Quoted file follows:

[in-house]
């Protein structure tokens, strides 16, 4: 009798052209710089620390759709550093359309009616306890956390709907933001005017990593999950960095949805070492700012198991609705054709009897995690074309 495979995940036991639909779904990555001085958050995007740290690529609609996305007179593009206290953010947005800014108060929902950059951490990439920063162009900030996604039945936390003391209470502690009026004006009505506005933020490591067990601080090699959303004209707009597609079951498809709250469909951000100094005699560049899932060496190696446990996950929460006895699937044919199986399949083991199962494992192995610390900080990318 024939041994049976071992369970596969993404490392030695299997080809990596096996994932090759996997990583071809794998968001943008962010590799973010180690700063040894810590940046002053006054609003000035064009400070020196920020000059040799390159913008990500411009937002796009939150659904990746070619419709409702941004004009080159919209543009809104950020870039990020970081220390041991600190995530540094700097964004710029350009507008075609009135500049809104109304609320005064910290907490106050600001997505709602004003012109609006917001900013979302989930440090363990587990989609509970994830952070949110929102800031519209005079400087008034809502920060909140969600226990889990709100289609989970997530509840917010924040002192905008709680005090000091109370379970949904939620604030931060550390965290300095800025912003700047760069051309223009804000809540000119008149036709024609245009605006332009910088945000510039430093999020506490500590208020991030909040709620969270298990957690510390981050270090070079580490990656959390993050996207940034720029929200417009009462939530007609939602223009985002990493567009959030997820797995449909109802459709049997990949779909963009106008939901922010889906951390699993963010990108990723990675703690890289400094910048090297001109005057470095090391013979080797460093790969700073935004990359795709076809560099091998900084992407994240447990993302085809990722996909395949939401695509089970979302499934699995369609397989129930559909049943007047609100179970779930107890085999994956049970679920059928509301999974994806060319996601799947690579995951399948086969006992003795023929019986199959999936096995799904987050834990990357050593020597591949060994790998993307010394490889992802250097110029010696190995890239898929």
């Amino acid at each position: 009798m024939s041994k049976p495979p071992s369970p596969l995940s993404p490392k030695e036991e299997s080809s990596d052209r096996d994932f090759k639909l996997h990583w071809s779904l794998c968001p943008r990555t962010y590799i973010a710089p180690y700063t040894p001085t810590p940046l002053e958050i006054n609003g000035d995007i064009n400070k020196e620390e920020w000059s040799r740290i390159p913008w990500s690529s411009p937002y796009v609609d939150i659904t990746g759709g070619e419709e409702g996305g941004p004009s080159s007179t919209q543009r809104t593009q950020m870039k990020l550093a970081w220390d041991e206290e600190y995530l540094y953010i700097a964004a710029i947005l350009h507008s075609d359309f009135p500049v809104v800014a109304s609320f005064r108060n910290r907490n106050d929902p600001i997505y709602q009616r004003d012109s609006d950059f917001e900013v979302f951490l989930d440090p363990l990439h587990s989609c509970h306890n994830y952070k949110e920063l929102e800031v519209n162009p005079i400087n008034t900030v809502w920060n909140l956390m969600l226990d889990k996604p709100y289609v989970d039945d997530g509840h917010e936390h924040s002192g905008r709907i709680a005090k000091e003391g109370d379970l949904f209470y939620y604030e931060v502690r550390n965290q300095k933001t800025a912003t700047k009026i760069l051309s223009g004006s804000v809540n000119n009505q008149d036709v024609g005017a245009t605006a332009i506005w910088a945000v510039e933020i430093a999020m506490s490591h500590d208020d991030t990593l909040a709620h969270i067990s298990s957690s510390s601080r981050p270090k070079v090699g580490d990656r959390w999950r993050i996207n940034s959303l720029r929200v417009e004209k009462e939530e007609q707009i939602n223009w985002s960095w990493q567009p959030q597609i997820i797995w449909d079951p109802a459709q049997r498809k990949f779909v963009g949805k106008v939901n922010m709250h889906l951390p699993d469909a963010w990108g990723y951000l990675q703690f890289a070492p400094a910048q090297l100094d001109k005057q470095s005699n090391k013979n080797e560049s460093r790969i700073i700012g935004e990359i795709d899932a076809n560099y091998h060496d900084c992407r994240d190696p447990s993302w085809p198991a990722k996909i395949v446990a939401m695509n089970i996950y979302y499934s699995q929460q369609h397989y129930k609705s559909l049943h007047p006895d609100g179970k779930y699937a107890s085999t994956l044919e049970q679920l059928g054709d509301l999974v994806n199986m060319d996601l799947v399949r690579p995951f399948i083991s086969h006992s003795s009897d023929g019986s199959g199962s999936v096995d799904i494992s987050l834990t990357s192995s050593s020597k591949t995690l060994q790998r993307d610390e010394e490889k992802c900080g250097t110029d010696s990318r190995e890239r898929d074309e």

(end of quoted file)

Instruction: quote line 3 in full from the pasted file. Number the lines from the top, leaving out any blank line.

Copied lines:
């Amino acid at each position: 009798m024939s041994k049976p495979p071992s369970p596969l995940s993404p490392k030695e036991e299997s080809s990596d052209r096996d994932f090759k639909l996997h990583w071809s779904l794998c968001p943008r990555t962010y590799i973010a710089p180690y700063t040894p001085t810590p940046l002053e958050i006054n609003g000035d995007i064009n400070k020196e620390e920020w000059s040799r740290i390159p913008w990500s690529s411009p937002y796009v609609d939150i659904t990746g759709g070619e419709e409702g996305g941004p004009s080159s007179t919209q543009r809104t593009q950020m870039k990020l550093a970081w220390d041991e206290e600190y995530l540094y953010i700097a964004a710029i947005l350009h507008s075609d359309f009135p500049v809104v800014a109304s609320f005064r108060n910290r907490n106050d929902p600001i997505y709602q009616r004003d012109s609006d950059f917001e900013v979302f951490l989930d440090p363990l990439h587990s989609c509970h306890n994830y952070k949110e920063l929102e800031v519209n162009p005079i400087n008034t900030v809502w920060n909140l956390m969600l226990d889990k996604p709100y289609v989970d039945d997530g509840h917010e936390h924040s002192g905008r709907i709680a005090k000091e003391g109370d379970l949904f209470y939620y604030e931060v502690r550390n965290q300095k933001t800025a912003t700047k009026i760069l051309s223009g004006s804000v809540n000119n009505q008149d036709v024609g005017a245009t605006a332009i506005w910088a945000v510039e933020i430093a999020m506490s490591h500590d208020d991030t990593l909040a709620h969270i067990s298990s957690s510390s601080r981050p270090k070079v090699g580490d990656r959390w999950r993050i996207n940034s959303l720029r929200v417009e004209k009462e939530e007609q707009i939602n223009w985002s960095w990493q567009p959030q597609i997820i797995w449909d079951p109802a459709q049997r498809k990949f779909v963009g949805k106008v939901n922010m709250h889906l951390p699993d469909a963010w990108g990723y951000l990675q703690f890289a070492p400094a910048q090297l100094d001109k005057q470095s005699n090391k013979n080797e560049s460093r790969i700073i700012g935004e990359i795709d899932a076809n560099y091998h060496d900084c992407r994240d190696p447990s993302w085809p198991a990722k996909i395949v446990a939401m695509n089970i996950y979302y499934s699995q929460q369609h397989y129930k609705s559909l049943h007047p006895d609100g179970k779930y699937a107890s085999t994956l044919e049970q679920l059928g054709d509301l999974v994806n199986m060319d996601l799947v399949r690579p995951f399948i083991s086969h006992s003795s009897d023929g019986s199959g199962s999936v096995d799904i494992s987050l834990t990357s192995s050593s020597k591949t995690l060994q790998r993307d610390e010394e490889k992802c900080g250097t110029d010696s990318r190995e890239r898929d074309e």